Mortgagee consent: Mortgagee consent will still need to be obtained for the registration of certain dealings (refer to the Registrar General’s Guidelines). Previous reliance on CoRD holder consent or production of title does not substitute for express consent from the mortgagee to be bound by the terms of the dealing (as opposed to consenting for the title to be used for registration).
For example, when acting for parties to a lease of mortgaged property, if the mortgagee is to be bound by the terms of the lease, the Subscriber acting for the landlord will need to request an express consent from the mortgagee in writing and upload that onto the electronic workspace for lodgment with the land registry.
Equitable mortgages and liens: Equitable mortgages and liens secured by possession of a CT will obviously become less secure once CTs are abolished. Firms who are holding CTs as security for payment of costs are advised to urgently make alternate arrangements to secure their debt. For more information please see Important changes to liens and equitable mortgages.
The Registrar General has declared under the NSW Conveyancing Rules that all electronic dealings listed in the Schedule of eDealings are mandated to be lodged electronically. The list of dealings in the Schedule of eDealings accounts for 99% of all land transactions lodged with NSW Land Registry Services (LRS) and are all available for use now. The remaining 1% of transactions are dealt with a slightly different process, which is explained in out-of-scope transactions below.Lodging land dealings in paper will not be permitted from 11 October 2021. All land dealings to be lodged with NSW LRS can only be done electronically by a subscriber (e.g. a lawyer, licensed conveyancer, or bank) to an Electronic Lodgment Network.Amendments to the NSW Conveyancing Rules will be made to repeal those parts which refer to a paper process. The current Conveyancing Rules waivers will also be revoked as they will no longer apply from 11 October 2021. The Lodgment Rules will specify when out-of-scope electronic dealings can depart from the usual manner of preparing an electronic dealing.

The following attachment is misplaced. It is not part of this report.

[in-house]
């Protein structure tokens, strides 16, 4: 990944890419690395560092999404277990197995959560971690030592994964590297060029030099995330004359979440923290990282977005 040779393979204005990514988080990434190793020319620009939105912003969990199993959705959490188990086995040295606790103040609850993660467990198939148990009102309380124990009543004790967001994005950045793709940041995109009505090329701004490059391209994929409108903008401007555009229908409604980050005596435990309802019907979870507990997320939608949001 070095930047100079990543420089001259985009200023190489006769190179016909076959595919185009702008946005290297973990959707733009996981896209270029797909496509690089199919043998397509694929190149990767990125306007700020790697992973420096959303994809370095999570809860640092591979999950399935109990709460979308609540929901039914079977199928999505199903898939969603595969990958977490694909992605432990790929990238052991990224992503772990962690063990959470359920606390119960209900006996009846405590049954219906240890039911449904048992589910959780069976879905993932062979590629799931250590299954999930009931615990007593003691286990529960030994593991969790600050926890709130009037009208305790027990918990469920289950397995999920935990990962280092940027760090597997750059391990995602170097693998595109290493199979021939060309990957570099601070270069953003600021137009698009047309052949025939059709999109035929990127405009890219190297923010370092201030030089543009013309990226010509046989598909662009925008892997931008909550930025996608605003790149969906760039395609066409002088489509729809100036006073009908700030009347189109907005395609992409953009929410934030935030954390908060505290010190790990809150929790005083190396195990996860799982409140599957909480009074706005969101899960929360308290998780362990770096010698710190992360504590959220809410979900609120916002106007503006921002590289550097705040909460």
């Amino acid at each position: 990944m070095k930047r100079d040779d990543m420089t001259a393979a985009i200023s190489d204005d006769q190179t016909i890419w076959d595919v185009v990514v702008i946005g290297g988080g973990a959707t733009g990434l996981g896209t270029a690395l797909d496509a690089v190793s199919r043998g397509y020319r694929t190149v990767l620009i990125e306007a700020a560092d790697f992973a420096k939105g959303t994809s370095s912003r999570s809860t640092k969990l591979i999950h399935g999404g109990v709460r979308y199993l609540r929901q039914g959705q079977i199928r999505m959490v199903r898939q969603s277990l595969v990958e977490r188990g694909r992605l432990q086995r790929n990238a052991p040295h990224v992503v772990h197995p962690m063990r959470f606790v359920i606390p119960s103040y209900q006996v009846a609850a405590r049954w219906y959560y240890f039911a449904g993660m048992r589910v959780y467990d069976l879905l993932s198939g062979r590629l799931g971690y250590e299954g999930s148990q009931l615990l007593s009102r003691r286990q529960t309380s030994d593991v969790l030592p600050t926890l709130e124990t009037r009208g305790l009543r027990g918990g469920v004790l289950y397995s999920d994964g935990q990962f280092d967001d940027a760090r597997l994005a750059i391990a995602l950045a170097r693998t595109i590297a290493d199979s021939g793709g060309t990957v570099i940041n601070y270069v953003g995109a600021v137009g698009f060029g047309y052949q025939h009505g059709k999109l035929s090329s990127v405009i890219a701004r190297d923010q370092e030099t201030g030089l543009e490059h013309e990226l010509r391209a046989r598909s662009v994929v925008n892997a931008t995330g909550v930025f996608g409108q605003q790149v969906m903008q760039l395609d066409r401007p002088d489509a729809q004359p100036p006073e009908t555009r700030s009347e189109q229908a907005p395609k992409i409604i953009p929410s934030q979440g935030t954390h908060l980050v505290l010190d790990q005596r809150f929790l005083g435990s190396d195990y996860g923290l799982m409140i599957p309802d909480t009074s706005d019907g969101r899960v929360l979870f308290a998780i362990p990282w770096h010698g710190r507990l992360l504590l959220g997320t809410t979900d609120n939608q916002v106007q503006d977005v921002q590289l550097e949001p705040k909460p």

What does this mean for me?
All dealings, regardless of the date signed, will no longer be accepted for paper lodgment. This may cause hardship to those who have prepared the dealing some time ago and are yet to lodge it. However, the properly completed and signed paper dealing can still be lodged with NSW LRS, using the method described below for out-of-scope transactions.
The decision to make a hard cut-off is related to security of the system and ties directly into the cancellation of CTs and CoRD.
The same applies to old discharge of mortgages signed years ago; or transfers that clients had forgotten about and hadn’t been presented for lodgment in years. All these dealings can be lodged using the method described for out-of-scope transactions
What are the next steps?
From now until 11 October 2021, there will be a number of changes made to remove the paper process from the rules and legislation. The following will be made with an estimated timeline:
- Update to Conveyancing Rules – mid July
- Proclamation of Real Property Amendment (Certificates of Title) Act 2021 – end of July
- Revocation of Conveyancing Rules waivers – end of August
- Update to Lodgment Rules – end of August
We will continue working with stakeholders to ensure the cancellation of CTs and the transition to 100% eConveyancing is seamless.